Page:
Clouds of Sils Maria DVD Review

“I’ve always identified with that freedom,” muses Maria Enders (Juliette Binoche) of that role that brought her to fame, many years ago. “It’s a way of protecting myself,” she adds, a note of sadness cracking her confident veneer. Clouds of Sils Maria is a film that is driven by this kind of contradictory duality, and like its more cerebral predecessors Persona and Mulholland Drive, it realises them through female relationships, here employing a savage critique of cinema’s ageism and throwing a young American star – Kristen Stewart – against one of world cinema’s living legend.

Maria’s actual fight is against fictional American starlet Jo-Ann Ellis (a typically precocious Chloë Grace Moretz), who has been cast in Maria’s star-making part in a restaging of the play, while Maria has to be enticed into playing the older part of a woman driven to tragic ends by the younger woman. Yet writer-director Olivier Assayas places the bulk of the situation’s emotional volatility into the relationship between Maria and her personal assistant Valentine (Kristen Stewart), an inevitably close and charged relationship precisely because Maria places a lot of her own emotional burdens onto her employee. Lines blur wherever lines exist, and quite how the two women really regard each other is impossible to pin down.

It’s a relationship as elusive as the titular clouds of the title, yet both Binoche and Stewart are expert at keeping every action and reaction both realistic and intriguing, furthering our interest in their complex duet even as they feed into its building mystery. Even though Valentine isn’t an actress, Assayas and Stewart use the scenes where she and Maria run through Maria’s lines to amplify the contrast in old and new acting styles: Maria is overwrought and gesticular where Valentine is calm and reactive. It’s old versus new, but also film versus stage, glamour versus celebrity.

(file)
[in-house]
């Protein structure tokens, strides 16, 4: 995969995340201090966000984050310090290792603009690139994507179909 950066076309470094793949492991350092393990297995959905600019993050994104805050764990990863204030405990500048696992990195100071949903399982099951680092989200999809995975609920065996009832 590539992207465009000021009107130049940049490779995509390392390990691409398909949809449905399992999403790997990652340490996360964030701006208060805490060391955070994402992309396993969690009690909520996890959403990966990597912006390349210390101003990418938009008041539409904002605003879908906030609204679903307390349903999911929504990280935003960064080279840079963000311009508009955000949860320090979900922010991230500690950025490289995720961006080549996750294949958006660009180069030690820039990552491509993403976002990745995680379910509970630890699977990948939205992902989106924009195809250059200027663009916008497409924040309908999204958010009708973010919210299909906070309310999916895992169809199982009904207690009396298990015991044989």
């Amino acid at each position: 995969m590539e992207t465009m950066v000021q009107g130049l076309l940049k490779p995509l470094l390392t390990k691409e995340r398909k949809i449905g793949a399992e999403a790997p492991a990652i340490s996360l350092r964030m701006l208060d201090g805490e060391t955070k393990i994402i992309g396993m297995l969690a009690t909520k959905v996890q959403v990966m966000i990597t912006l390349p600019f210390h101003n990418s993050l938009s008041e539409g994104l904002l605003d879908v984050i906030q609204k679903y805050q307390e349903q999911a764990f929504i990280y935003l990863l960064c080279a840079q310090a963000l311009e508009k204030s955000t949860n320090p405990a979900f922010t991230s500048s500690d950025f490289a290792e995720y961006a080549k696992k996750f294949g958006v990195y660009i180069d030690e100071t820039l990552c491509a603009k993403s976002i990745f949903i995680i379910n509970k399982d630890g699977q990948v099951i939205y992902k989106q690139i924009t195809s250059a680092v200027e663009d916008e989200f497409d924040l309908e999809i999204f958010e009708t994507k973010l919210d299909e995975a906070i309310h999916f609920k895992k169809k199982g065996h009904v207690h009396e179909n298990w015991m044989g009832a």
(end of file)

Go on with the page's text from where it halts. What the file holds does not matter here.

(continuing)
Despite the natural etherealness of the title, Clouds of Sils Maria doesn’t quite seem to exist in reality; the scenes in the mountains, particularly, are lit with an odd airless quality to them, as if Binoche and Stewart are acting on a soundstage in front of a beautiful painted background. Assayas switches to baroque classical music for the soundtrack here, too, emphasising both the ancient feel of their environment and the constructed nature of their interactions – their dialogue seems to free-flow between rehearsal and actual conversation – and by extent the film itself.

Assayas loves going meta, and his films are at his best when they can maintain clarity of character through these confusions of time and space, which is achieved here through two superlative performances at the film’s heart. While the central themes occasionally strike a bitter note, and one on a subject that is hardly breaking new ground – cinema has been fascinated by the usurpation of actress since at least All About Eve. But when the light goes out, the memories on the way out of the theatre are of a film that has secrets hidden in every crevice, and of actresses that make these worth discovering.


Clouds of Sils Maria is available on DVD & Blu-ray now.

About The Author

Born in Birmingham and now living in London, David took a love of cinema through two degrees, capping them off with a dissertation on Julianne Moore. (He likes to think he helped her win the Oscar.) He currently works in commercial advertising at Hearst UK and watches as many films as he can in his spare time. You can frequently find him beholden to the visage of Jessica Chastain.

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